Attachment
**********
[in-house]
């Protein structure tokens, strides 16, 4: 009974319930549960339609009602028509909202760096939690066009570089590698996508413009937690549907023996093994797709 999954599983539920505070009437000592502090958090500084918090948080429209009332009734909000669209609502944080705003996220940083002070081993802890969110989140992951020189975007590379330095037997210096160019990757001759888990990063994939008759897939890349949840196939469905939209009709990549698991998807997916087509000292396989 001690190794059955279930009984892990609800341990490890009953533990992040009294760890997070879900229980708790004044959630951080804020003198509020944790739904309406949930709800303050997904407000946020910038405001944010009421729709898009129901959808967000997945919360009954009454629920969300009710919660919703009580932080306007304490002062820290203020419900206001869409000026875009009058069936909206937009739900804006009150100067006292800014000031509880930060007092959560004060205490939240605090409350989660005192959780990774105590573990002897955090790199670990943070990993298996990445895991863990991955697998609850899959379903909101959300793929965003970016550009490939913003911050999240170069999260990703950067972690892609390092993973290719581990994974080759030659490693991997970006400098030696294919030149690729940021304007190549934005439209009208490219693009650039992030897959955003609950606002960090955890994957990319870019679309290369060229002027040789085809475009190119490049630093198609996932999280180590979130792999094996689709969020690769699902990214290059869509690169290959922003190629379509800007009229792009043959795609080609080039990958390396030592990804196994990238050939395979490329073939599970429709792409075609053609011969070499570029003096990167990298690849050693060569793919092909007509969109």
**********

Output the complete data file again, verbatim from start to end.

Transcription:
[in-house]
């Protein structure tokens, strides 16, 4: 009974319930549960339609009602028509909202760096939690066009570089590698996508413009937690549907023996093994797709 999954599983539920505070009437000592502090958090500084918090948080429209009332009734909000669209609502944080705003996220940083002070081993802890969110989140992951020189975007590379330095037997210096160019990757001759888990990063994939008759897939890349949840196939469905939209009709990549698991998807997916087509000292396989 001690190794059955279930009984892990609800341990490890009953533990992040009294760890997070879900229980708790004044959630951080804020003198509020944790739904309406949930709800303050997904407000946020910038405001944010009421729709898009129901959808967000997945919360009954009454629920969300009710919660919703009580932080306007304490002062820290203020419900206001869409000026875009009058069936909206937009739900804006009150100067006292800014000031509880930060007092959560004060205490939240605090409350989660005192959780990774105590573990002897955090790199670990943070990993298996990445895991863990991955697998609850899959379903909101959300793929965003970016550009490939913003911050999240170069999260990703950067972690892609390092993973290719581990994974080759030659490693991997970006400098030696294919030149690729940021304007190549934005439209009208490219693009650039992030897959955003609950606002960090955890994957990319870019679309290369060229002027040789085809475009190119490049630093198609996932999280180590979130792999094996689709969020690769699902990214290059869509690169290959922003190629379509800007009229792009043959795609080609080039990958390396030592990804196994990238050939395979490329073939599970429709792409075609053609011969070499570029003096990167990298690849050693060569793919092909007509969109």